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A Brief History of Public Health in
Escambia County, Florida

John J. Lanza, MD, PhD, MPH, FAAP, FHPS
Former Director, Florida Department of Health in Escambia County

Verified by: John Appleyard, Historian
University of West Florida

The history of public health in Escambia County began in 1821 when Florida became a possession of the United States. One of the first ordinances of territorial rule promulgated when Territorial Governor Andrew Jackson established a board of health and quarantine station in Pensacola. The main disease prevalent at that time was yellow fever.

In 1826, the first U.S. Naval Hospital was constructed at the Pensacola Naval Yard. Since malaria and yellow fever were common, legend has it that the 12 foot high brick fence around the hospital was built to keep out mosquitoes.

In 1854, a United States Marine Hospital was established in Pensacola.

In 1889, Florida’s new constitution set up the State Board of Health and local health departments. Although the legislation was repealed in 1893, the Escambia County Board of Health did not close and continued in operation.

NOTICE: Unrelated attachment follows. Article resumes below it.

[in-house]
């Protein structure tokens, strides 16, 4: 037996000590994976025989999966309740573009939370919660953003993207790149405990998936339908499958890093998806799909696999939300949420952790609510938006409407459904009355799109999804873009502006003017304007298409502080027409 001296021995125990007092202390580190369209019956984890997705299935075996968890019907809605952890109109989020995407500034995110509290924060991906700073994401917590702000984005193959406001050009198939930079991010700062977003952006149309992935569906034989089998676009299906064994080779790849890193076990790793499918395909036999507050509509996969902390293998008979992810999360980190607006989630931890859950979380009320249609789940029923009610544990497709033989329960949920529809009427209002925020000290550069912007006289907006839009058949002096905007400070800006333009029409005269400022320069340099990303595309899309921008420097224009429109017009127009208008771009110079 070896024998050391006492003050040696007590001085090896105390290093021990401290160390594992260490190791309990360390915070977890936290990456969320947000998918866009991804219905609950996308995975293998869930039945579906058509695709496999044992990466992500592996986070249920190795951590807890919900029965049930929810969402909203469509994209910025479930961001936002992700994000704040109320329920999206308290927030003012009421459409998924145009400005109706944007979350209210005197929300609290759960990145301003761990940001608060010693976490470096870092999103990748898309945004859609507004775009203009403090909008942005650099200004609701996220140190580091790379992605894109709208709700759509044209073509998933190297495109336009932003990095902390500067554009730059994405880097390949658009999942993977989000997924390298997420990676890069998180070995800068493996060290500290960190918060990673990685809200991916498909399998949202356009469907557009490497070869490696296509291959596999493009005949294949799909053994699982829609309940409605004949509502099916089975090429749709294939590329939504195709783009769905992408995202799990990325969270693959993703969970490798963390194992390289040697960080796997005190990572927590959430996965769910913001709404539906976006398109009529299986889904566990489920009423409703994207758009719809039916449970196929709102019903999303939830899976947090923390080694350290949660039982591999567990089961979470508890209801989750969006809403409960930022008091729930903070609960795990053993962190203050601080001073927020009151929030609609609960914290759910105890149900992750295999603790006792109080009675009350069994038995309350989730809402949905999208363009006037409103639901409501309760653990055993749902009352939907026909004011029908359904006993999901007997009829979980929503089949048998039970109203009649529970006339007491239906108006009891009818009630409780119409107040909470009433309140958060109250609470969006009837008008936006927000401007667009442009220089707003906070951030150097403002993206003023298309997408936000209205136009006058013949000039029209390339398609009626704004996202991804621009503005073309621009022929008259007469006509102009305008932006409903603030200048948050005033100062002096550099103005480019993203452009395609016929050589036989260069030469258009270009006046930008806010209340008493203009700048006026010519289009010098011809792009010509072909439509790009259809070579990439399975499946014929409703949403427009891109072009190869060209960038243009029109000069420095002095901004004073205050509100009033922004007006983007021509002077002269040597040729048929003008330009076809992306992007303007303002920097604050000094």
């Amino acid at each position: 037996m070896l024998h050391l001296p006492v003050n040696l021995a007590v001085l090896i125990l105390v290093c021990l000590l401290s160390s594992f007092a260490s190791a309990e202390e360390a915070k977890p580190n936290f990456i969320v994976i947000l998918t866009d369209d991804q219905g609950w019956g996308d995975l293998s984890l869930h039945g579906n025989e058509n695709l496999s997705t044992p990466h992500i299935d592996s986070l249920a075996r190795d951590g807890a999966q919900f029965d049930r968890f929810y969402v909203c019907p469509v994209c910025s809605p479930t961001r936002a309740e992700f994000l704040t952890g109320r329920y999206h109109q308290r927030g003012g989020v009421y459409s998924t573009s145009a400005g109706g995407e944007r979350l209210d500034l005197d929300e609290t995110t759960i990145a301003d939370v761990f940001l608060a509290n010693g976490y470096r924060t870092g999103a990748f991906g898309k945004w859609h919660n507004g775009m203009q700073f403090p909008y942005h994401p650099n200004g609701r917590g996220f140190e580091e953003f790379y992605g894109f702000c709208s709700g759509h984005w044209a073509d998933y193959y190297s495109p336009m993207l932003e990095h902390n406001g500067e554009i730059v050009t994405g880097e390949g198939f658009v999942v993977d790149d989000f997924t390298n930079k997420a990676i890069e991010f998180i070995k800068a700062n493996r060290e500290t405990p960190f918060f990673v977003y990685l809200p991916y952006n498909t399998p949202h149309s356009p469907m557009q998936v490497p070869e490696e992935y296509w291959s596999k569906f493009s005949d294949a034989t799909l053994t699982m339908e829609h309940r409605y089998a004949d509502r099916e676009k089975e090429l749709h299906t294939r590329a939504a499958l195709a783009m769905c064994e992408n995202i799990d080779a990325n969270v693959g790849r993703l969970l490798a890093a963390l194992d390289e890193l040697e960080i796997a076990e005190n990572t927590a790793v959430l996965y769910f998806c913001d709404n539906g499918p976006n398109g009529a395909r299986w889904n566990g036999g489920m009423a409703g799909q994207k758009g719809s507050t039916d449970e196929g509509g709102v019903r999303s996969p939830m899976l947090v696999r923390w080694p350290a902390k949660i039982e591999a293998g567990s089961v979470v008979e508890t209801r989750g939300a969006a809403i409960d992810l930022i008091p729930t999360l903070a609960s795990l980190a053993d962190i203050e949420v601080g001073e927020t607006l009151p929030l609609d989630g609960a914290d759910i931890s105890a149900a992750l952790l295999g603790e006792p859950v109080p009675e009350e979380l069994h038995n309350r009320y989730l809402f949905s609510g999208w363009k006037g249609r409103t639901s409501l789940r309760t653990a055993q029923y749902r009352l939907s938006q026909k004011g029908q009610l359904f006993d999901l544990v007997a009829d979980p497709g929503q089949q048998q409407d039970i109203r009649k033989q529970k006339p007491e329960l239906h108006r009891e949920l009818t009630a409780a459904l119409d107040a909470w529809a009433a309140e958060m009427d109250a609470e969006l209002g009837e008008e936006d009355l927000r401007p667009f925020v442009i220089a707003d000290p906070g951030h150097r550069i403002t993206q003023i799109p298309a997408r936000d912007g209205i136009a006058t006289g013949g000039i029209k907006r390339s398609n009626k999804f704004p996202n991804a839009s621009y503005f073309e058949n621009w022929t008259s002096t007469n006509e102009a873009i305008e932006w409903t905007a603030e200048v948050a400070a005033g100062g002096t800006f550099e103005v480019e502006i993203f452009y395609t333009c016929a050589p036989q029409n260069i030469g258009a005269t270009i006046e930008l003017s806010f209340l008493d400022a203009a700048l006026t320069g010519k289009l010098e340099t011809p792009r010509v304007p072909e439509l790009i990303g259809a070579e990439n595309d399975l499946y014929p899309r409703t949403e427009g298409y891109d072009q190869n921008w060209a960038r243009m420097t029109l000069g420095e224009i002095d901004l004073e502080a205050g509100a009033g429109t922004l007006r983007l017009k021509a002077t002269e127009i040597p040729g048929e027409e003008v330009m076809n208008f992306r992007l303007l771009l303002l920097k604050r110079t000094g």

The present Florida Department of Health in Escambia County (DOH-Escambia) was re-organized on March 1, 1932, and in 1933, a TB sanitarium for all races was founded in Pensacola.

In 1936, a Rockefeller Foundation grant helped establish Escambia’s Malaria and Mosquito Control Program which was one of the first in the State and served as a model for other areas.

In 1941, an extensive program for the control of venereal diseases was pursued and for the first time in the history of the State, quarantines were used on 15 houses and a number of other establishments for the control of sexually transmitted diseases.

In 1945, Escambia County had the highest incidence of typhus of any county in the nine southeastern states, but, with the advent of a Typhus Control Program at this health department, no cases were reported in 1949.

In 1953, the Escambia Board of County Commissioners passed an ordinance establishing the county health department as a continuing county function. Subsequently, the health department has grown and expanded its services from Pensacola to Century.

At over 200 years old, the FDOH-Escambia is possibly the oldest continuously operating health department in the United States and perhaps the world. We will endeavor to continue leading the Florida in public health services to our citizens.